14. Why Cohesion Policy should support energy efficiency through financial instruments 13  Smart and cost-effective investment in energy efficiency in buildings contribute to multiple objectives of 2014-2020 Cohesion Policy – growth, jobs, cohesion, sustainable regional and urban development  New regulatory framework, revolving nature, possibility of upfront receipts of EU co-financing, higher EU co- financing rate, external financial expertise and management  EIB‟s 2013 survey showed that 79% of respondent (managing authorities) are interested in setting up financial instruments  Already existing experience and capacities with such investment across regions through grants and more recently financial instruments  Limits of capacity, ie JESSICA funds for energy efficiency slow in uptake  Perception of complexity/ low added value: Opinion that Fis are too complex, expensive (fees), not suitable for types of projects, little interest in the past etc.  Lack of pipeline: is there interest from the financial sector? Underlines the need for sufficient understanding and guidance, but also capacity-building
  15. Part 2: Financing Energy Efficiency – The Challenge and its Characteristics
  16. Energy Efficiency is a “Big Deal” for Europe: Why? 15 • Imports of 1,4 billion barrels of oil result in € 107 billion being „exported‟ • Construction of 550 coal power plants and accompanying infrastructure • EU GDP will lose the net positive impact of energy efficiency of at least € 34 billion …AND IF NOT
  17. Europe needs to invest Euro 60-100 billion per annum in Buildings Energy Refurbishment from 2012-2020 16  Solving Regulatory and Market Failures: Methodology  An accurate view of the size of the financing needs for European buildings  A clear pathway towards securing them in the timeframe required  An adequate mix of public and private finance  “Three Methodologies” + Their Investment Figures  Bottom-up Approach (EuroACE): fn (# Retrofits x Value) ▪ Annual European investment capital budget range of Euro 50 billion to Euro 180 billion  Top-down Using the IEA‟s 2050 GHG targets • Annual investment figure for buildings in the EU27 countries of Euro 110 billion each year until 2050  Procurement and Development Cost Approach (Barclays/ Accenture) • Total cost of Low Carbon Technologies by 2020 of Euro 2.9 trillion, from which Buildings require a total 2011-2020 procurement and development cost of Euro 600 billion (approximately Euro 67 per annum). “While there are many regulatory proposals aimed at filling the policy gap identified by the Energy Efficiency Plan 2011, there have been fewer attempts made to quantify and resolve the commensurate and considerable financing gap.”
  18. At a country level, the EU Investment Target is consistent with 0.5-0.8% GDP Investment Annually 17 “Our methodologies allow us to determine an order of magnitude investment capital figure for European buildings which, through the use of existing successful national financing models, allows us to develop a European financing framework which can scale to deliver levels of national retrofit activity required to meet Europe’s 2020 energy efficiency targets.”  Appropriate “Order of Magnitude”  Investment required in European buildings between now and 2020 is Euro 100 billion per annum.  In the context of the EU 27 2010 gross GDP, the figure is 12 trillion • This implies an approximate annual investment into energy efficiency in buildings on average per country of just over 0.8% of gross GDP to deliver Euro 100-150 billion in annual savings by 2020.  Cross-Check of Comparable Research  The figures above are consistent with Mckinsey‟s work on the capture of NPV - positive savings in the USA: • At a minimum, the US should be investing approximately $67-79 billion (c. 0.5% of US GDP) per annum in building energy efficiency measures  And coincides with UNEP‟s 2010 research which calls for annual investment of $308 billion in green buildings globally (0.5% of 2010‟s global GDP) until 2050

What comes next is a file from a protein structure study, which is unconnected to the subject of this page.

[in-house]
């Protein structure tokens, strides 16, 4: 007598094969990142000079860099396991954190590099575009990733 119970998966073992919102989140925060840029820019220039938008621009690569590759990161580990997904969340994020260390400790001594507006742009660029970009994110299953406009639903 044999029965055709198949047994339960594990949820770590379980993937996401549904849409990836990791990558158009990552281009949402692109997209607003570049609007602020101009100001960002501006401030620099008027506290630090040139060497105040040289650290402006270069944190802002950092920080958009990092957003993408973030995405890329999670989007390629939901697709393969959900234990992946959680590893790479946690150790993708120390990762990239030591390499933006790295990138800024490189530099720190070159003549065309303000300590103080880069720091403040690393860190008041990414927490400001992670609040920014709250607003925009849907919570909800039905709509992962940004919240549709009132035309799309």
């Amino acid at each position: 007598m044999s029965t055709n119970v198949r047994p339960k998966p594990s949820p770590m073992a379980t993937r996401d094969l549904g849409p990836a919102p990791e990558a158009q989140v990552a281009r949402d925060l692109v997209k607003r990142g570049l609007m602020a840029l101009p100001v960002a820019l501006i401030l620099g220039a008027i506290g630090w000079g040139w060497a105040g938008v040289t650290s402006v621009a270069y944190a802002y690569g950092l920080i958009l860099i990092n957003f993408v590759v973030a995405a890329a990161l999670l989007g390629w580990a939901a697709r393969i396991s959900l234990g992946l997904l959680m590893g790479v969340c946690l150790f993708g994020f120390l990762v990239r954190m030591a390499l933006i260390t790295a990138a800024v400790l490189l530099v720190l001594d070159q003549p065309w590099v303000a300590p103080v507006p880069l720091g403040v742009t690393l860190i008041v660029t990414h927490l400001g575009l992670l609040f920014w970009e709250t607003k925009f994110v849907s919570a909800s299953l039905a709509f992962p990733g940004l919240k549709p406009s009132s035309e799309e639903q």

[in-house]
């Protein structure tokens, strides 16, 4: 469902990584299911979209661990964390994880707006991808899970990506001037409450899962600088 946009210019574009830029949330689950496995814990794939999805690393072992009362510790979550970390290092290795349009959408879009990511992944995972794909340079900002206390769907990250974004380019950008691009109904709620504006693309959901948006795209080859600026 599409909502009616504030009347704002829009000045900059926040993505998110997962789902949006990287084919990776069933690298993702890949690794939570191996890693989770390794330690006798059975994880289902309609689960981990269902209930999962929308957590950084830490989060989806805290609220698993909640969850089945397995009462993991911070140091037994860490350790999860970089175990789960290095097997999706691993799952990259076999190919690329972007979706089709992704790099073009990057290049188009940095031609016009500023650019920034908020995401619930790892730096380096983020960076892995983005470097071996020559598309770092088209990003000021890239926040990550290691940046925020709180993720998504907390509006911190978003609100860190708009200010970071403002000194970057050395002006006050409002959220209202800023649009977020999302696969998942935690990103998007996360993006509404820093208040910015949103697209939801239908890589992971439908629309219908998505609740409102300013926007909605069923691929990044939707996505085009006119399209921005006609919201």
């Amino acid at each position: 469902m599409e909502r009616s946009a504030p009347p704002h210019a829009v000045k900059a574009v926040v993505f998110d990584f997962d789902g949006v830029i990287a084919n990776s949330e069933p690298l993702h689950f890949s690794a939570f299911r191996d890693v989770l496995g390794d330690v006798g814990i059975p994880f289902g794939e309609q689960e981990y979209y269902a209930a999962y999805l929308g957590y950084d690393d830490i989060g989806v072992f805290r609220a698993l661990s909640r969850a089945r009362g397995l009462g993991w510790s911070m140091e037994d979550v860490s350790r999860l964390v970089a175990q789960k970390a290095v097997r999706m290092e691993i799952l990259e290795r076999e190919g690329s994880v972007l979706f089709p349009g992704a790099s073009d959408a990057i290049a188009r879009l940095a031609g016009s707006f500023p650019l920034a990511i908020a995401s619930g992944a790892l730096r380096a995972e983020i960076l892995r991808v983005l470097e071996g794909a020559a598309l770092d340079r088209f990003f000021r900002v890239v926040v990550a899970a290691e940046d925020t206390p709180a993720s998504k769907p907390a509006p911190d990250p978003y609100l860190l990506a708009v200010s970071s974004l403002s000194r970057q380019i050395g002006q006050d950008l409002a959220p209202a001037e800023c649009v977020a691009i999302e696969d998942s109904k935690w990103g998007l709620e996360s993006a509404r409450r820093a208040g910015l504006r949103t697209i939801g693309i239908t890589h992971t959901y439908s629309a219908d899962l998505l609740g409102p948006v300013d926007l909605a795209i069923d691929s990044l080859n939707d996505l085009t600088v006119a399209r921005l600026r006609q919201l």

19. The Problem is not only the Aggregate Amount of Finance: It is the AGGREGATION itself… 18 Customers Energy Efficiency + $ ee 1 + $ ee 2 + $ ee 3 + $ ee 4 + $ ee 5 + $ ee 6 + $ ee 7 Re Financing Capital Markets
  20. Energy vs. Energy Efficiency: “from a Finance Perspective” 19  Few concentrated assets  Few large sophisticated owners  „Known‟ commoditized finance approach  Well organized, funded and credit worthy counterparties  Deal track records  Mature consolidated industry Energy Energy Efficiency  Many distributed assets  Many unsophisticated small owners  “Innovative finance”  Varied counterparties, limited credit history  Limited track records  Immature fragmented sector
  21. Buildings Investment Capital comes from Six Sources and in Eight Instrument Categories 20  Sources of Capital  Government, Building Owner, Building Occupier, Bank, Renovation Contractor and Energy Supplier  Availability of Capital depends on: • The source‟s access to and cost of funds • Perception of the risk / return characteristics of the renovation investment • Other competing investment priorities  Instrument Categories  Preferential Loans, Subsidies, Grants, Third Party financing, Trading (White/Energy Certificates), Tax Rebates, Tax Deductions and VAT Reductions “In 2010, EuroACE identified in excess of 100 financial or fiscal instruments which were in place across Europe which represented a total investment in the order of tens of billions of Euros One of the most important roles of Government Policy is to lever private capital to invest alongside its own orders of magnitude which reach 0.5-0.8% GDP every year from now until 2020”